“What shall we do with the drunken sensei?”
Whether or not it is actually sung to the tune of the old sea shanty, “What shall we do with the drunken sailor?” this question represents a genuine dilemma, encountered more often than one would expect.
Of course, there are worse vices than drinking (Hitler was a teetotaler!) but it is rather awkward when, to give one example, a high-ranking Japanese sensei visiting a foreign country is so drunk he is literally falling out of his chair only hours before he is due to conduct a seminar.
It is awkward but it is also instructive, insofar as the relationship between the ideals of aikido and the private lives of some of the leaders of the art is concerned. Indeed, it is difficult to detect any obvious correspondence between the two.
The other day I learned that I may have become persona non grata in some quarters for mentioning this type of behavior in my articles and thus “disrespecting the senseis”.
What can I say!
I am not crusading against the “evils of drink” and I personally couldn’t care less if aikido senseis choose to drink themselves silly, but I do rather resent it when the “messenger” is attacked for simply reporting the truth. And I find it disconcerting when people close rank to protect the spurious image of a sensei as some sort of super-human.
That is the way cults are created and real damage to individual personalities and society at large can occur.
If we could see senseis as they really are “warts and all” we would be better equipped to decide whether or not they have much to teach us beyond technique.
Meanwhile, what does one do with the drunken sensei?
For instance, when the sensei (another one!) is more or less permanently drunk-in-charge of a dojo, and insists his students get drunk with him as “part of their training” even in the middle of the day?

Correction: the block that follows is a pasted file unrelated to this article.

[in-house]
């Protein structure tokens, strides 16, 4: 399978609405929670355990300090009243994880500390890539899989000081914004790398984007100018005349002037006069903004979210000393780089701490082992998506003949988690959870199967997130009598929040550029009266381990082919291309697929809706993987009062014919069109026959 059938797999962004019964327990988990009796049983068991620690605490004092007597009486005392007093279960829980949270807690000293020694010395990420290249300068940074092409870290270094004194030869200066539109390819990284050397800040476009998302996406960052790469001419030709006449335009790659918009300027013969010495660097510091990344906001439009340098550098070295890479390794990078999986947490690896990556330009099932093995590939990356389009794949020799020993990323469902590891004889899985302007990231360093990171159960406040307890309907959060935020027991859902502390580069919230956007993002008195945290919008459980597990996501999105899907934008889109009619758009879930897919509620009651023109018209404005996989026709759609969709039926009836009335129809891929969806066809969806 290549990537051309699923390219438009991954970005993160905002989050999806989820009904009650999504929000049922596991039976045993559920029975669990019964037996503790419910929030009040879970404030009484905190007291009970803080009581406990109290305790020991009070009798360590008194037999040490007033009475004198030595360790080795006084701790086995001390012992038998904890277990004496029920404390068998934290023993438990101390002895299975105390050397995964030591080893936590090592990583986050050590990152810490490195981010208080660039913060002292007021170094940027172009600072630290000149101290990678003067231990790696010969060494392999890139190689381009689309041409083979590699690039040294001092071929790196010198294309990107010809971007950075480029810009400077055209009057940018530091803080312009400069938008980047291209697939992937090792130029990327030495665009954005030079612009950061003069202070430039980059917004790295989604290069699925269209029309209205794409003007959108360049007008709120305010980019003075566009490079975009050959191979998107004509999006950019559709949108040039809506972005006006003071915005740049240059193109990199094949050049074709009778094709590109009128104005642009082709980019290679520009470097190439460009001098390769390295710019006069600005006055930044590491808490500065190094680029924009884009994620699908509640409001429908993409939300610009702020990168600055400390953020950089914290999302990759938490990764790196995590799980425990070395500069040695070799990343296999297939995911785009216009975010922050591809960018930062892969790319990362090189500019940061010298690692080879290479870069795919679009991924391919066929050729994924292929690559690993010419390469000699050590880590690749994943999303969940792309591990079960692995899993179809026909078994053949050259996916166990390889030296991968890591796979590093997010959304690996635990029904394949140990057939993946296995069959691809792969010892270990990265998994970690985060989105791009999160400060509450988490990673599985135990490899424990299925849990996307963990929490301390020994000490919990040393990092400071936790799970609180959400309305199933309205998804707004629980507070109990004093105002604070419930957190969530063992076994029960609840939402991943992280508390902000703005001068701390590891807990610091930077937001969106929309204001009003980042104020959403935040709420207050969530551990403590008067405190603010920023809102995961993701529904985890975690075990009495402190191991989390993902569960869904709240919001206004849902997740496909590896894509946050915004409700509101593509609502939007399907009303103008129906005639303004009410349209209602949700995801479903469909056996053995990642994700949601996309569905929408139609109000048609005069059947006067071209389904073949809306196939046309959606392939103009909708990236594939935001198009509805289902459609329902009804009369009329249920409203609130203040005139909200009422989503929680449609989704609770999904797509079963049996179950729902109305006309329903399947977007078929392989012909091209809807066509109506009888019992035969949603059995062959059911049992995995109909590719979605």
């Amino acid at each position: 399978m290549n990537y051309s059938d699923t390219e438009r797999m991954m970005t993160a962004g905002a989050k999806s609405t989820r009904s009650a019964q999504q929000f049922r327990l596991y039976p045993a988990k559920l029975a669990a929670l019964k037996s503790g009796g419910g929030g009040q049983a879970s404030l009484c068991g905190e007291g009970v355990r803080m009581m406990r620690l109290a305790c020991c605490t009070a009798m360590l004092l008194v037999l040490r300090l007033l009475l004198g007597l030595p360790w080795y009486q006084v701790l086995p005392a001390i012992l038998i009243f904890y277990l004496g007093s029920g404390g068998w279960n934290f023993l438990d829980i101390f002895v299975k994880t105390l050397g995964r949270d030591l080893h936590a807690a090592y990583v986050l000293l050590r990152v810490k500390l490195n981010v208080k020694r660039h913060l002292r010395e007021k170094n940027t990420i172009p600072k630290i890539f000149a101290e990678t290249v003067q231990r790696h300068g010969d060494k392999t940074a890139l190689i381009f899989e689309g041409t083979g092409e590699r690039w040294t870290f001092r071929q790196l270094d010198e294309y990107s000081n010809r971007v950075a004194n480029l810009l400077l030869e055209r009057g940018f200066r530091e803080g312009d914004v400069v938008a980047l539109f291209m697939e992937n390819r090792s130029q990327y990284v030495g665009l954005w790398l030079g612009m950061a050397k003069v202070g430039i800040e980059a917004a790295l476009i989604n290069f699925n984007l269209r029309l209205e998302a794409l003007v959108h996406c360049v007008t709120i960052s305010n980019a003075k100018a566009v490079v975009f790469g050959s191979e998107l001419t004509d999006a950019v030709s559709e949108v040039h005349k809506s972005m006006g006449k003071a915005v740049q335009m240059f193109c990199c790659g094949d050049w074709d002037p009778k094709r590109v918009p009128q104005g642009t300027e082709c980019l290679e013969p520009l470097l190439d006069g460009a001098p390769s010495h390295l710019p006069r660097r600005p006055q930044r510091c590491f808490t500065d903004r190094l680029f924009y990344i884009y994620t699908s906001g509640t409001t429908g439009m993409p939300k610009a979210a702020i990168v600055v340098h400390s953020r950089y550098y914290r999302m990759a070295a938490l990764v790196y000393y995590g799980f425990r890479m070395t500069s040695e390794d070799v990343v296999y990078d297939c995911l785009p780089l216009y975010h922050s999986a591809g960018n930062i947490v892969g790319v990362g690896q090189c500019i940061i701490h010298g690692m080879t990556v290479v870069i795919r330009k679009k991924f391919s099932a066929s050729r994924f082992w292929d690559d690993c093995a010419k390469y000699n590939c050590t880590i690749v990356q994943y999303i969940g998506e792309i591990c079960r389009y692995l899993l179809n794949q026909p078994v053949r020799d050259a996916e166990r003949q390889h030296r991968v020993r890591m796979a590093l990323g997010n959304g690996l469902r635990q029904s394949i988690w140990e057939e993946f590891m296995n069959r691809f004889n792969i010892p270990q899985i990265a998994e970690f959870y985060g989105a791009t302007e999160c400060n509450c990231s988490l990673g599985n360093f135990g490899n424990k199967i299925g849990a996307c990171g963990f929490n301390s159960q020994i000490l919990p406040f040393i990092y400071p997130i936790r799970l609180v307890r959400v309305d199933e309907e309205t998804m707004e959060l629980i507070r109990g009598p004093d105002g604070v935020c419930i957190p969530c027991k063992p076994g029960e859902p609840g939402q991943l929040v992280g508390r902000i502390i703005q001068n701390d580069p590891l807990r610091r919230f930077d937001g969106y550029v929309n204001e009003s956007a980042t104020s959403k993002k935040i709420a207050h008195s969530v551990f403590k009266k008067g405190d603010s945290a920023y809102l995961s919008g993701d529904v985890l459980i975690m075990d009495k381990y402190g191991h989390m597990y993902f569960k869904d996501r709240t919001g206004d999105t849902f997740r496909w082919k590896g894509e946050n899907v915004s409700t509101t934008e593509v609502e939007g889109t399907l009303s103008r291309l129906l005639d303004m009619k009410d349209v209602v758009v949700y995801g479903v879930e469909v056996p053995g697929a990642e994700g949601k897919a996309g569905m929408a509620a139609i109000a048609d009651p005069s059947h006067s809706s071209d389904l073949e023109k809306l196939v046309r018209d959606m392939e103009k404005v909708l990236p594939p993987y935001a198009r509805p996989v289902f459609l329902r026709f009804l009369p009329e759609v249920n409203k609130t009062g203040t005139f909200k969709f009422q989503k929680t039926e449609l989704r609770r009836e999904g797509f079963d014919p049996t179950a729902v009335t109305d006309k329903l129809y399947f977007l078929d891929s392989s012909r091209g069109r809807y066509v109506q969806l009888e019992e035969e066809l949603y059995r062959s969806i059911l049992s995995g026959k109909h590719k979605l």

Or when, in more than one case that I know of, the sensei, sozzled on sake at a dojo party, gropes the nearest female student? (“Well at least he isn’t gay!” was one reaction.)
Perhaps I should have been careful not to disrespect the drunken sensei who lurched onto the stage during a Japanese cultural exhibition, patting his stomach and saying how much he had enjoyed the local wine at lunch. This sensei then went on to perform a very sloppy demonstration, to the obvious disgust of several kobudo masters present who were heard to mutter, “So that is aikido!”
Yes, I suppose one should not mention this sort of thing; after all, it might bring aikido into disrepute, and we can’t have that, can we?
Perhaps, for being so indiscrete, I should now expect a visit from one of those seniors “known for his powerful technique” who would explain to me just where I went wrong.
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